The Jaguar (Panthera Onca) is the third-largest of the four big cats in the genus Panthera, and the only living member native to the western hemisphere.
Growing up to 160 kg (350 lb), Jaguars are distinguished by rosette-emblazoned fur, comparatively short tails and an exceptionally powerful bite that enables them to successfully prey on armored reptiles such as caimans and turtles.
(Images via: Fanpop and WWF/Go Wild)
Jaguars are stated to be Near Threatened by the IUCN and while their current range is roughly half of what it once was, these often solitary big cats can still be found from southern Arizona in the United States down to Paraguay and northern Argentina.
A male Allen’s hummingbird (Selasphorus sasin) near Santa Cruz, CA. Image credit: Shravans14 / CC BY-SA 4.0.
Since the 1830s, ornithologists have assumed that hummingbirds drink by capillary action (wicking), the passive process of a fluid rising into a narrow tube because of forces attracting the liquid to the tube’s solid internal surface.
A new study, led by Dr Alejandro Rico-Guevara from the University of Connecticut, debunks the ‘wicking theory’ and shows that the hummingbird’s tongue actually works as an elastic micropump.
Using high-speed cameras, Dr Rico-Guevara and co-authors filmed the tongue-nectar interaction in 18 hummingbird species, from seven of the nine main hummingbird groups throughout the Americas.
The results were published online today in the journal Proceedings of the Royal Society B: Biological Sciences.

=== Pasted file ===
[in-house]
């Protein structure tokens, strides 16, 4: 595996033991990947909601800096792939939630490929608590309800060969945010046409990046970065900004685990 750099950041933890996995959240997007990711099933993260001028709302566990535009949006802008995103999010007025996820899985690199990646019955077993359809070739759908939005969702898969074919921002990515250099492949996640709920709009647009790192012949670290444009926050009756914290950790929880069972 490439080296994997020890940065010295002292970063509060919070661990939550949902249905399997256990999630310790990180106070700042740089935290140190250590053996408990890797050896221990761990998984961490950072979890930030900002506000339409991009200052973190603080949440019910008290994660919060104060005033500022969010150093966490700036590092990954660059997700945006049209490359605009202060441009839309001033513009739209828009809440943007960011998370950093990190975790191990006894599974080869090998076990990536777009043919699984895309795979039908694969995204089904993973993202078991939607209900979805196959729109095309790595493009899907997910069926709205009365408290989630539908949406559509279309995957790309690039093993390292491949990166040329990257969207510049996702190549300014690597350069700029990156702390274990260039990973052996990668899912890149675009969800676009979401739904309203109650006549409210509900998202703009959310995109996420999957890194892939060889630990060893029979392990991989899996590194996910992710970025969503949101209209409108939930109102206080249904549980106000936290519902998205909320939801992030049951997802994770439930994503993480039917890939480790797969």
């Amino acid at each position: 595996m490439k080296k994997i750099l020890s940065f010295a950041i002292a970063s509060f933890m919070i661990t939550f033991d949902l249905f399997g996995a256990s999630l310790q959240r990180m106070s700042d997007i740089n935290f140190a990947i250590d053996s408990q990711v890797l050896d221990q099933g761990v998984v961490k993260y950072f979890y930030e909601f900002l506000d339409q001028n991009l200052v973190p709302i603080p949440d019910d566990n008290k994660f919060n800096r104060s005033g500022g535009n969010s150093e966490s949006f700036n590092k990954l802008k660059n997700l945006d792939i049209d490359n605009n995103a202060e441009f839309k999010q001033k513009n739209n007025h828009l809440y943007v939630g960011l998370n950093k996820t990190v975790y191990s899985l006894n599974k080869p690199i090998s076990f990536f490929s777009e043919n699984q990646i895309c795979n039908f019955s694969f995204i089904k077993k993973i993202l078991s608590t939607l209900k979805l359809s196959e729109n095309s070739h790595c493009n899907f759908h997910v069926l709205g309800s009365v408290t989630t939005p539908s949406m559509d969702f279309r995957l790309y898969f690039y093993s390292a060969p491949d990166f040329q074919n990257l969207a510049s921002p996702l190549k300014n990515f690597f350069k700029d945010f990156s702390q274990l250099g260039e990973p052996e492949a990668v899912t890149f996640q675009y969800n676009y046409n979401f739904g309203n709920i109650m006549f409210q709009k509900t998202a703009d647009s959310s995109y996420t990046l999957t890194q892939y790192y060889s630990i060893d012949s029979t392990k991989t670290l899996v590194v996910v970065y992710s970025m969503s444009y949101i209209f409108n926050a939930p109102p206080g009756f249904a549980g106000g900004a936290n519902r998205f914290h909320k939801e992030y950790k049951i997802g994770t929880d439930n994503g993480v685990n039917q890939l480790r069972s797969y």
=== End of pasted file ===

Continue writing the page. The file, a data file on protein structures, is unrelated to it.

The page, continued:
“A hummingbird’s tongue, which can be stuck out about the same length as its beak, is tipped with two long skinny tubes, or grooves,” Dr Rico-Guevara explained.
“Rather than wicking, the nectar is drawn into the tongue by the elastic expansion of the grooves after they are squeezed flat by the beak.”
The tongue structure is collapsed during the time it crosses the space between the bill tip and the nectar pool, but once the tip contacts the nectar surface, the supply of fluid allows the collapsed groove to gradually recover to a relaxed cylindrical shape as the nectar fills it.
Cinematic images of some of China’s neon-lit back alleys by Paris-based graphic designer and photographer Marilyn Mugot inspired by the films of David Cronenberg, Ridley Scott and Stanley Kubrick.
She visited China in November and spent six weeks exploring Chongqing, Guilin and Hong Kong, setting out for a different neighborhood as the sun went down to spend several hours wandering and shooting.
As part of her Night Project series, she tells Wired in an interview: “I prefer to work at night because it’s exciting. The lights and the elements take on mystical and secret dimensions which are not always real but a result of my imagination.”
See more of Marilyn Mugot’s work on Instagram and at her website.